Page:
Would They Follow You Up The Mountain? 6 Ways to Inspire and Lead a Culture of Collaboration

blog_June_26_2015

Good Leaders and Managers require a lot of self-awareness and self-motivation, however, Great Leaders know that their behavior towards others is crucial to employee engagement and commitment. You can provide employees with wonderful perks and benefits (dental!) but if you don’t empathize, listen, and provide a platform for others to be heard your team may start looking for someone who will.

Below are 6 ways that great Leaders help create and build great teams from our Expert Speakers

Give yourself a point for each one you execute on a regular basis and review your score at the end:

1. “I learned that you don’t inspire your teammates by showing them how amazing you are. You inspire them by showing them how amazing they are.” Firefighter Robyn Benincasa award winning Speaker on Teamwork.

2. “It’s nice to be important, but it’s more important to be nice.” John Cassis Speaker on Leading Change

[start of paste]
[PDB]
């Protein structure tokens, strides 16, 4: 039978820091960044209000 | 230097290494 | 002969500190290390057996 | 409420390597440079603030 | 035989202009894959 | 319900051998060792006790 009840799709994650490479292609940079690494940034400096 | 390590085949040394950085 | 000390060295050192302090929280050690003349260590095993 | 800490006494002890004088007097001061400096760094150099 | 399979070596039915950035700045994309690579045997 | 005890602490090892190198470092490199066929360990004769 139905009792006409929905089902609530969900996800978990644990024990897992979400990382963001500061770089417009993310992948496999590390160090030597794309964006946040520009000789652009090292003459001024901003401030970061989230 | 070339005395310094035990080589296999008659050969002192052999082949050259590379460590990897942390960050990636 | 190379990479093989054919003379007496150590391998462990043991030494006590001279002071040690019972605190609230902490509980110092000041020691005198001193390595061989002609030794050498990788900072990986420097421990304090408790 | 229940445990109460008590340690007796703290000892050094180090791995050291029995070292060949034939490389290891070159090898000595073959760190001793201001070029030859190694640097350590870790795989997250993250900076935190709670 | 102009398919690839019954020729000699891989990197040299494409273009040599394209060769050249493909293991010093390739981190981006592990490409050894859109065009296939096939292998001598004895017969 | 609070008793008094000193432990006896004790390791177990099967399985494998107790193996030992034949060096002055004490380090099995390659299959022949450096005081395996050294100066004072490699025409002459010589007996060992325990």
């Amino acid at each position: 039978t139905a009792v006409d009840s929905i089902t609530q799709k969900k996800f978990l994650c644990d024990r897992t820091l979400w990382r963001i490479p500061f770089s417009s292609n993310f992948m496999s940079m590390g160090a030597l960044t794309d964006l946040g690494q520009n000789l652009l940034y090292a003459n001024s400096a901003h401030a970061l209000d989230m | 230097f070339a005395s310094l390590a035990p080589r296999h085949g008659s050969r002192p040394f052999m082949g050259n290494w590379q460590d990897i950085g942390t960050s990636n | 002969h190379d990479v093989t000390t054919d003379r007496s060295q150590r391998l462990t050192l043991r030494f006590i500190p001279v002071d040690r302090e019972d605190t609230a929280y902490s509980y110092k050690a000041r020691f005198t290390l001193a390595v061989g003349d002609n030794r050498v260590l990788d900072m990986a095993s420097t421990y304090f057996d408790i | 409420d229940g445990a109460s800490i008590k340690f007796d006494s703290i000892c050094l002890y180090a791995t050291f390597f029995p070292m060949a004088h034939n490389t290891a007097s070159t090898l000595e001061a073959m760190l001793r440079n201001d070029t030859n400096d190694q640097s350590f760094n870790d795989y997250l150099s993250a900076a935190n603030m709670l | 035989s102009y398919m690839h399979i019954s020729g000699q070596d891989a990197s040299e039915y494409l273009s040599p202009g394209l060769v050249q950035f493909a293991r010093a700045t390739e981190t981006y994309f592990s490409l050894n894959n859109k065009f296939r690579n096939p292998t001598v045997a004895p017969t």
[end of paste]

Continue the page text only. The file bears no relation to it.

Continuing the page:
3. “What we do is try to lay out for people that what we find to be fairly common sense in our personal lives – saying thank you and appreciating people – somehow gets lost in the course of normal business.” Chester Elton Speaker and Author of All-IN

4. “First, tell the truth. It’s simple and sometimes hard to do.” Marilyn Tam Speaker on Leadership and Diversity

5. “When you truly listen, you let go of formulating your response while someone else is speaking. Then, you can easily slip into his or her shoes.” Brian Biro Speaker on Change

6. “Most people are generally reasonable and can rally around an idea that wasn’t their own as long as they know they’ve had a chance to weigh in.” Patrick Lencioni Guru on Leadership

 

  • 6 out of 6: They would follow you over the mountain and every mountain after that.
  • 5 out of 6: They would follow you fairly close to the top of the mountain and want to go further.
  • 4 out of 6: They would follow you half way up the mountain and then give a serious think to going further.
  • 3 out of 6: They would slowly follow you halfway up your mountain but once there they are going to evaluate you and other mountains to climb.
  • 2 out of 6: They would listen to your idea about following you up that mountain, nod their heads, and when you are on the mountain they’ll email you.
  • 1 out of 6: It’s your mountain and you’re the one who wants to go up it, they’re leaving at 5 PM.

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